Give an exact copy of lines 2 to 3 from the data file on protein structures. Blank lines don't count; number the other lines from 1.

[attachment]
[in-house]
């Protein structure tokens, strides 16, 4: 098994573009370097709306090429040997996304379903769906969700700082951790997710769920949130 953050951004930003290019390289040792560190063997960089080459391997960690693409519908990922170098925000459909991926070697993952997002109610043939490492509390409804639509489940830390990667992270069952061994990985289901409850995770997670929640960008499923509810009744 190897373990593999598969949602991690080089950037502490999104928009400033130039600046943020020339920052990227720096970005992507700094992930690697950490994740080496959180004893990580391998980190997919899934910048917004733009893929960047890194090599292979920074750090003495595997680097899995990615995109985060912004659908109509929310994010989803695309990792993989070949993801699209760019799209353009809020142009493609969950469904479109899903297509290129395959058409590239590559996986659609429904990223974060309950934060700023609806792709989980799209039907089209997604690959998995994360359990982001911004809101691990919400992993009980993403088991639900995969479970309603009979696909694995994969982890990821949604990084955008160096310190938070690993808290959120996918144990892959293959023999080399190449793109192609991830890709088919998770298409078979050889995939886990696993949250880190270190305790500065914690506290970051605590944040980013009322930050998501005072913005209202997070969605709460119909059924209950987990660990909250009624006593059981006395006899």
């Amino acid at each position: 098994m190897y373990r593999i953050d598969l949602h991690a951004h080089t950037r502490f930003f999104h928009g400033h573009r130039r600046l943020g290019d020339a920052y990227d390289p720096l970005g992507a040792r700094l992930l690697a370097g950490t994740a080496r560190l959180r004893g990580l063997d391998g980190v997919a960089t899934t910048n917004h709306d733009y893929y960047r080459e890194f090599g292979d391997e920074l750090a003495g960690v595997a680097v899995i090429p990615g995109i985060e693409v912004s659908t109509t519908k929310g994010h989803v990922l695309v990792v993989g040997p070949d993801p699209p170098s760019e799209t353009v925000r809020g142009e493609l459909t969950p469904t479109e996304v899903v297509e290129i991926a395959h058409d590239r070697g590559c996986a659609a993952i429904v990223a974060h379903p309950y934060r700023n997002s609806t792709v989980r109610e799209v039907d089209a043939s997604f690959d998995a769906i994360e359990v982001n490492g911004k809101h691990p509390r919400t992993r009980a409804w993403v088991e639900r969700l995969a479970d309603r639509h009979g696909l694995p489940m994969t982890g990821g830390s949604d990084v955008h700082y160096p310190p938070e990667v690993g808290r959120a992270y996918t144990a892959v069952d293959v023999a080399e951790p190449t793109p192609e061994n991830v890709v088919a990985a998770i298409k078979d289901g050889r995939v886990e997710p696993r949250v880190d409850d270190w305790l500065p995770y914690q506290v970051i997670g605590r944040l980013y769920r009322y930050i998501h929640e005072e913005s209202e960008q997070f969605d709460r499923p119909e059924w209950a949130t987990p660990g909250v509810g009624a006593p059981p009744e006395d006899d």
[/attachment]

């Protein structure tokens, strides 16, 4: 098994573009370097709306090429040997996304379903769906969700700082951790997710769920949130 953050951004930003290019390289040792560190063997960089080459391997960690693409519908990922170098925000459909991926070697993952997002109610043939490492509390409804639509489940830390990667992270069952061994990985289901409850995770997670929640960008499923509810009744 190897373990593999598969949602991690080089950037502490999104928009400033130039600046943020020339920052990227720096970005992507700094992930690697950490994740080496959180004893990580391998980190997919899934910048917004733009893929960047890194090599292979920074750090003495595997680097899995990615995109985060912004659908109509929310994010989803695309990792993989070949993801699209760019799209353009809020142009493609969950469904479109899903297509290129395959058409590239590559996986659609429904990223974060309950934060700023609806792709989980799209039907089209997604690959998995994360359990982001911004809101691990919400992993009980993403088991639900995969479970309603009979696909694995994969982890990821949604990084955008160096310190938070690993808290959120996918144990892959293959023999080399190449793109192609991830890709088919998770298409078979050889995939886990696993949250880190270190305790500065914690506290970051605590944040980013009322930050998501005072913005209202997070969605709460119909059924209950987990660990909250009624006593059981006395006899």
């Amino acid at each position: 098994m190897y373990r593999i953050d598969l949602h991690a951004h080089t950037r502490f930003f999104h928009g400033h573009r130039r600046l943020g290019d020339a920052y990227d390289p720096l970005g992507a040792r700094l992930l690697a370097g950490t994740a080496r560190l959180r004893g990580l063997d391998g980190v997919a960089t899934t910048n917004h709306d733009y893929y960047r080459e890194f090599g292979d391997e920074l750090a003495g960690v595997a680097v899995i090429p990615g995109i985060e693409v912004s659908t109509t519908k929310g994010h989803v990922l695309v990792v993989g040997p070949d993801p699209p170098s760019e799209t353009v925000r809020g142009e493609l459909t969950p469904t479109e996304v899903v297509e290129i991926a395959h058409d590239r070697g590559c996986a659609a993952i429904v990223a974060h379903p309950y934060r700023n997002s609806t792709v989980r109610e799209v039907d089209a043939s997604f690959d998995a769906i994360e359990v982001n490492g911004k809101h691990p509390r919400t992993r009980a409804w993403v088991e639900r969700l995969a479970d309603r639509h009979g696909l694995p489940m994969t982890g990821g830390s949604d990084v955008h700082y160096p310190p938070e990667v690993g808290r959120a992270y996918t144990a892959v069952d293959v023999a080399e951790p190449t793109p192609e061994n991830v890709v088919a990985a998770i298409k078979d289901g050889r995939v886990e997710p696993r949250v880190d409850d270190w305790l500065p995770y914690q506290v970051i997670g605590r944040l980013y769920r009322y930050i998501h929640e005072e913005s209202e960008q997070f969605d709460r499923p119909e059924w209950a949130t987990p660990g909250v509810g009624a006593p059981p009744e006395d006899d």